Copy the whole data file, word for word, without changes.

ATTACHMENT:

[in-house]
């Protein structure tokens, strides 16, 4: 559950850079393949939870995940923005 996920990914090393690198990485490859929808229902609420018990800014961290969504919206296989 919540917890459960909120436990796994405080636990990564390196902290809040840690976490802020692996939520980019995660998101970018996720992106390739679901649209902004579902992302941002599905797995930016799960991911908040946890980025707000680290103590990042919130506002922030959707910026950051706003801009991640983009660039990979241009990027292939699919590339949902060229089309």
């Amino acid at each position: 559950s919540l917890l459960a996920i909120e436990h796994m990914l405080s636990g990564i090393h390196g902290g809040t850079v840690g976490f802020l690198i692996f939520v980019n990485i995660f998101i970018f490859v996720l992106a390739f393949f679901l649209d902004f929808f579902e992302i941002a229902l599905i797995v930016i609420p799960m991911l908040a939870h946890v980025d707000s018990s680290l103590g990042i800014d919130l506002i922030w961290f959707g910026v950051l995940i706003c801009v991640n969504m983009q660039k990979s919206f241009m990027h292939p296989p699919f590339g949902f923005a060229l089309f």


[in-house]
């Protein structure tokens, strides 16, 4: 559950850079393949939870995940923005 996920990914090393690198990485490859929808229902609420018990800014961290969504919206296989 919540917890459960909120436990796994405080636990990564390196902290809040840690976490802020692996939520980019995660998101970018996720992106390739679901649209902004579902992302941002599905797995930016799960991911908040946890980025707000680290103590990042919130506002922030959707910026950051706003801009991640983009660039990979241009990027292939699919590339949902060229089309």
């Amino acid at each position: 559950s919540l917890l459960a996920i909120e436990h796994m990914l405080s636990g990564i090393h390196g902290g809040t850079v840690g976490f802020l690198i692996f939520v980019n990485i995660f998101i970018f490859v996720l992106a390739f393949f679901l649209d902004f929808f579902e992302i941002a229902l599905i797995v930016i609420p799960m991911l908040a939870h946890v980025d707000s018990s680290l103590g990042i800014d919130l506002i922030w961290f959707g910026v950051l995940i706003c801009v991640n969504m983009q660039k990979s919206f241009m990027h292939p296989p699919f590339g949902f923005a060229l089309f």